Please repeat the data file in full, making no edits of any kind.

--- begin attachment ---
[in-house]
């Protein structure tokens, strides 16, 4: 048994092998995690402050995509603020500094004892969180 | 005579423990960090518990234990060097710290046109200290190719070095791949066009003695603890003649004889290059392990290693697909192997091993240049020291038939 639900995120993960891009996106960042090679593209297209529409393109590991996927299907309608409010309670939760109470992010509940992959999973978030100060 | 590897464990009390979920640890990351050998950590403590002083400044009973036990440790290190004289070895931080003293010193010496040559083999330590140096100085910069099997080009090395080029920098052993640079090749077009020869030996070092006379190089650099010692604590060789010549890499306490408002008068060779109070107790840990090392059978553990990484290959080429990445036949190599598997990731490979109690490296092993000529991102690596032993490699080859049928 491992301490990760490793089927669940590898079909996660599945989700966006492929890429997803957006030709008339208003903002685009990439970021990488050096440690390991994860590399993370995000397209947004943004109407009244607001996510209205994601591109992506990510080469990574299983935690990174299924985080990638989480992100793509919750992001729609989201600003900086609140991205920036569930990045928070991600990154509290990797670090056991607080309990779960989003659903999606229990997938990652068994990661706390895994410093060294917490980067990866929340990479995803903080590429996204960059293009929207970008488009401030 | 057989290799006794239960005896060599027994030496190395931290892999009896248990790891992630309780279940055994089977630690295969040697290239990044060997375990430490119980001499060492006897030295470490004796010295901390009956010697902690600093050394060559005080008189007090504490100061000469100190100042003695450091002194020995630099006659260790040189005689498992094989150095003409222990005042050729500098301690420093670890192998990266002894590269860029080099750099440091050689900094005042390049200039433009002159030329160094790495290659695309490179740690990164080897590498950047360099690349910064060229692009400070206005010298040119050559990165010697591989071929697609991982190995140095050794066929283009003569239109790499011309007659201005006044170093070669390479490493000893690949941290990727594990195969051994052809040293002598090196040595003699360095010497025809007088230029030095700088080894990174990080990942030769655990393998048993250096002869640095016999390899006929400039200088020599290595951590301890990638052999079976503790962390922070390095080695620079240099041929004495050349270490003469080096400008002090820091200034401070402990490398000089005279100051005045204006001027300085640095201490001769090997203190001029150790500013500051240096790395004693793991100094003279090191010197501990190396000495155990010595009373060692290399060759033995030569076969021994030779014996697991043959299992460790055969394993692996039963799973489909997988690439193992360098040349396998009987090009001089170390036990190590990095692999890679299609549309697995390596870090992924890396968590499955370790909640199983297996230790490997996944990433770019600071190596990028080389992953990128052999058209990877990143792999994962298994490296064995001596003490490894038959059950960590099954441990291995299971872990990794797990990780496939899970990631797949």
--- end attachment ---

[in-house]
């Protein structure tokens, strides 16, 4: 048994092998995690402050995509603020500094004892969180 | 005579423990960090518990234990060097710290046109200290190719070095791949066009003695603890003649004889290059392990290693697909192997091993240049020291038939 639900995120993960891009996106960042090679593209297209529409393109590991996927299907309608409010309670939760109470992010509940992959999973978030100060 | 590897464990009390979920640890990351050998950590403590002083400044009973036990440790290190004289070895931080003293010193010496040559083999330590140096100085910069099997080009090395080029920098052993640079090749077009020869030996070092006379190089650099010692604590060789010549890499306490408002008068060779109070107790840990090392059978553990990484290959080429990445036949190599598997990731490979109690490296092993000529991102690596032993490699080859049928 491992301490990760490793089927669940590898079909996660599945989700966006492929890429997803957006030709008339208003903002685009990439970021990488050096440690390991994860590399993370995000397209947004943004109407009244607001996510209205994601591109992506990510080469990574299983935690990174299924985080990638989480992100793509919750992001729609989201600003900086609140991205920036569930990045928070991600990154509290990797670090056991607080309990779960989003659903999606229990997938990652068994990661706390895994410093060294917490980067990866929340990479995803903080590429996204960059293009929207970008488009401030 | 057989290799006794239960005896060599027994030496190395931290892999009896248990790891992630309780279940055994089977630690295969040697290239990044060997375990430490119980001499060492006897030295470490004796010295901390009956010697902690600093050394060559005080008189007090504490100061000469100190100042003695450091002194020995630099006659260790040189005689498992094989150095003409222990005042050729500098301690420093670890192998990266002894590269860029080099750099440091050689900094005042390049200039433009002159030329160094790495290659695309490179740690990164080897590498950047360099690349910064060229692009400070206005010298040119050559990165010697591989071929697609991982190995140095050794066929283009003569239109790499011309007659201005006044170093070669390479490493000893690949941290990727594990195969051994052809040293002598090196040595003699360095010497025809007088230029030095700088080894990174990080990942030769655990393998048993250096002869640095016999390899006929400039200088020599290595951590301890990638052999079976503790962390922070390095080695620079240099041929004495050349270490003469080096400008002090820091200034401070402990490398000089005279100051005045204006001027300085640095201490001769090997203190001029150790500013500051240096790395004693793991100094003279090191010197501990190396000495155990010595009373060692290399060759033995030569076969021994030779014996697991043959299992460790055969394993692996039963799973489909997988690439193992360098040349396998009987090009001089170390036990190590990095692999890679299609549309697995390596870090992924890396968590499955370790909640199983297996230790490997996944990433770019600071190596990028080389992953990128052999058209990877990143792999994962298994490296064995001596003490490894038959059950960590099954441990291995299971872990990794797990990780496939899970990631797949």